The demand side of the model focused on estimating the number of neurosurgeons required to meet population health needs. To this purpose, conceptual framework of the model was based on three main elements: population size and demographic characteristics, health needs, and service utilization rate corresponding to neurosurgery specialty. By multiplying the components, number of neurosurgery services required to meet health needs of Iran population would be achieved. The prevalence of neurospine disorders or injuries (including trauma, stroke, tumors of the brain and spinal cord, and degenerative disorders of the spine) results in the need for neurosurgery services in a specific time duration. In demand submodel, the parameters which manipulated to make alternative scenarios were population growth or ageing, change in prevalence of neurospine disorders representing population health needs, variation in level of neurosurgery service utilization, and clinical infrastructure capacity in community. The ability of the model to assess the effect of various scenarios turned it into an instrument that allowed managers and decisionmakers in Ministry of Health to improve the situation to an optimal level.
After identification of the variables, stock and flow diagram was outlined for both supply and demand models [Figure 2] and [Figure 3] in which squares were representative for stocks, arrows for flows, and circles for auxiliary variables.
Stock variables illustrate the current status of the system such as number of active neurosurgeons while flow variables represent the rates of change in stocks such as graduation rate in neurosurgery residents. In fact, stocks are built up of flows and mathematically estimated as below.
Inflow and outflow expressions in the equation stand for their values in an interval between initial time (s) and the present time (t).
To estimate calculations on both supply and demand sides, sixty-one mathematical equations were defined for each variable on the basis of empirical data collected from different sources including expert panel viewpoints. Sample of some equations are listed in [Table 1] and data sources used for the simulation model are presented in [Table 2].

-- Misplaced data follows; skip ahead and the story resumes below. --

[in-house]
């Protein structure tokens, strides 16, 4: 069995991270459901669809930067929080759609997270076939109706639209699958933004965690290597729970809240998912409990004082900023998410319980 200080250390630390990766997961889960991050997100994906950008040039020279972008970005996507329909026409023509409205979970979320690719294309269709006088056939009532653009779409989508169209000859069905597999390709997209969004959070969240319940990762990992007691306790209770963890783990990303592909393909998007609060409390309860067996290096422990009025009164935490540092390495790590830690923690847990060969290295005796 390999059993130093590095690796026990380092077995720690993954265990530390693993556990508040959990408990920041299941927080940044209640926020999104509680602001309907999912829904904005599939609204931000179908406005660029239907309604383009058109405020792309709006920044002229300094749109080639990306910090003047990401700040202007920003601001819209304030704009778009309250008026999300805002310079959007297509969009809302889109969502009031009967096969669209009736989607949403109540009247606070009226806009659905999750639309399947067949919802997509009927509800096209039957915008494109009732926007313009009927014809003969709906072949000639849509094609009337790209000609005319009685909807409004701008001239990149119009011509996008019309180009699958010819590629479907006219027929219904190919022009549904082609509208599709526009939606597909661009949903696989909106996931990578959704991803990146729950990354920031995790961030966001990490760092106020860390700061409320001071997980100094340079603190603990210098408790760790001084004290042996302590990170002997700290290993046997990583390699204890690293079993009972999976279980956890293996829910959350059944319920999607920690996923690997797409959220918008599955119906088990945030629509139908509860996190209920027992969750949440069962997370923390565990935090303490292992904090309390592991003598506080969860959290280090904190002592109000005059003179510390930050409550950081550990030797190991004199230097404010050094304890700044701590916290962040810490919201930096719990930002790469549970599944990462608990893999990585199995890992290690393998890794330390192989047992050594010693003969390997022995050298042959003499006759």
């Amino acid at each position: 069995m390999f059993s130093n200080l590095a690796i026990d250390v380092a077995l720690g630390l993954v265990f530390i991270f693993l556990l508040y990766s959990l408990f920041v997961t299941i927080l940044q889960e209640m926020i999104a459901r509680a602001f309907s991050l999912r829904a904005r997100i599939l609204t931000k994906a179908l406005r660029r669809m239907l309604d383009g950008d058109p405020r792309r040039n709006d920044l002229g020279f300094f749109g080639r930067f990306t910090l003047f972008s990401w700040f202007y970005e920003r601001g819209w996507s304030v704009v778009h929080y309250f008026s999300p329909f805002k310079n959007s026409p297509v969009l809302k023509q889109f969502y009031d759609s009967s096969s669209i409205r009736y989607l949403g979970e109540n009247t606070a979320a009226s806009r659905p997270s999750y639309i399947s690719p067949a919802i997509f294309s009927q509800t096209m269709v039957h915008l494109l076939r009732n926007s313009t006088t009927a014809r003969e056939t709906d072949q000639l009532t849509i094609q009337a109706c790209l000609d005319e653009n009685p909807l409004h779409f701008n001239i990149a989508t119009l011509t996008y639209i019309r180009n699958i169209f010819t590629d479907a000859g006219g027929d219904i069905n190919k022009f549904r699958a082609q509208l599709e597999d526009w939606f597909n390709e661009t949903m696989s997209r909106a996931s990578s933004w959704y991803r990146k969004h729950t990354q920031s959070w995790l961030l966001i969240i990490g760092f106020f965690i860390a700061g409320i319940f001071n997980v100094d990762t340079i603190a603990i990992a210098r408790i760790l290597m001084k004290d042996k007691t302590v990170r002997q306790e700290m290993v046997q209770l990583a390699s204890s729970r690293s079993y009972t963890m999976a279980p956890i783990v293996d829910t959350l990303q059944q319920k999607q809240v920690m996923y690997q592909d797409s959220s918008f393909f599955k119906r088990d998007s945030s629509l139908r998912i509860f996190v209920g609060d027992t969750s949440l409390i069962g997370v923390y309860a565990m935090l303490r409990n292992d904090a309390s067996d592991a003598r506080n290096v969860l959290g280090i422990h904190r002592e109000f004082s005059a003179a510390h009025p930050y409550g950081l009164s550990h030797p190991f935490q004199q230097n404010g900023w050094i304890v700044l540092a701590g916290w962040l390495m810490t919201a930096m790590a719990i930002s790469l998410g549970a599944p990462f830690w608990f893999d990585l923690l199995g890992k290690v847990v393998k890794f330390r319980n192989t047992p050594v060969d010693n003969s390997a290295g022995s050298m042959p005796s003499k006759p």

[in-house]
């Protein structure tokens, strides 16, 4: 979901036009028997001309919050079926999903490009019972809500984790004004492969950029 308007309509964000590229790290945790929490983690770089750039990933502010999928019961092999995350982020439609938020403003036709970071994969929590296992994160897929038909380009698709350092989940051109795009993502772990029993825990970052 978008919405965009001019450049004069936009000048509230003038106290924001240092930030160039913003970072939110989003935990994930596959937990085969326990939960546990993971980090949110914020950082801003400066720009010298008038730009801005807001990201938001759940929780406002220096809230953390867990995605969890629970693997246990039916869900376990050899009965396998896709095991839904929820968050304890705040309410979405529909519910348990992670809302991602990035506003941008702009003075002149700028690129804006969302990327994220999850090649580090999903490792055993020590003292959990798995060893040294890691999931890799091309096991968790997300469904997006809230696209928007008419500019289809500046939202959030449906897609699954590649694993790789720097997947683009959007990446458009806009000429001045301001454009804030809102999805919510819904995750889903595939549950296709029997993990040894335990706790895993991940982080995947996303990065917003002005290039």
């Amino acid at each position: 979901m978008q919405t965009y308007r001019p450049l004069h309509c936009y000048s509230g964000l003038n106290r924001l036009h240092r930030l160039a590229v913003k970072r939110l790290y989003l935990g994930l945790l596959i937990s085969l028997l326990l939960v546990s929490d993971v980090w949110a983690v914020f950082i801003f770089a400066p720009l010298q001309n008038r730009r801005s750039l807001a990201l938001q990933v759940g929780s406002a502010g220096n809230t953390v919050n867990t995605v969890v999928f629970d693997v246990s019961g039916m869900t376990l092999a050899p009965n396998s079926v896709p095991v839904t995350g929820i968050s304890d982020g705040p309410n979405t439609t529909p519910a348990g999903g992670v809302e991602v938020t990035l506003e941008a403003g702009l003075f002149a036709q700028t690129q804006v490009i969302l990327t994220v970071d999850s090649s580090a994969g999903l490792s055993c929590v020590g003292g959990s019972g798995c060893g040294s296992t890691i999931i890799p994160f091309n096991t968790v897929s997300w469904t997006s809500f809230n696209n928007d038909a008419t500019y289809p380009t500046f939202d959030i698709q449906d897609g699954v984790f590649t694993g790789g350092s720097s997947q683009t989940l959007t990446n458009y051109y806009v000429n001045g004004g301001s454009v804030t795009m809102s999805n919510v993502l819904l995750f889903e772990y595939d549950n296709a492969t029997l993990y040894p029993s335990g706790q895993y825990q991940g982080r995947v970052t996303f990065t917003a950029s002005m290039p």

The main outputs of the model were expected to be: number of neurosurgeons each year of projection, their full-time equivalents, number of required neurosurgeons depending on neurospine diseases, service utilization, workforce, and clinical infrastructure capacity in the community and gap existing in supply and demand for neurosurgeons each year.
Finally, to confirm validity of the model, we compared the actual and estimated number of some variables in a time period which data were available for [Table 3].
| Results|| |
Study results confirmed the validity of the model as shown in [Table 3]. The predicted number of residents in 2013 was 184 which was close to the actual value. As shown in [Table 3], other estimates were also close to reality.
In 2010, there were 470 neurosurgeons working in public sector of health-care system in Iran. To meet population health needs (based on the estimated prevalence of neurospine disorders and service utilization rate), approximately 170 specialists would be required in 2015. As it is obvious, findings affirmed the available data for the existing year [Table 4]. Results also suggested that by maintaining the status quo without any policy intervention, the estimated shortage would increase gradually over the next 10 years and more surgeons would be required to bring desired level of services to a population.
In the next step, some policy scenarios were applied to address the estimated shortage including change in admission quota for neurosurgery specialty, change in pass rate for preboard examination, change in retirement age, and attrition rate from labor market. By increasing the quota to 25% in 2014 and consequently a raise in the proportion of graduated surgeons entering to work, physician shortage dramatically reduced in a way that it completely disappeared by the year 2020. Furthermore, an improvement in the pass rate for preboard examination among graduated neurosurgery residents (5% annually) cut the shortage by approximately 15% over 10 years. Similarly, a 5-year increase in retirement age and 30% decrease in attrition rate reduced the specialists' shortage by approximately 5%.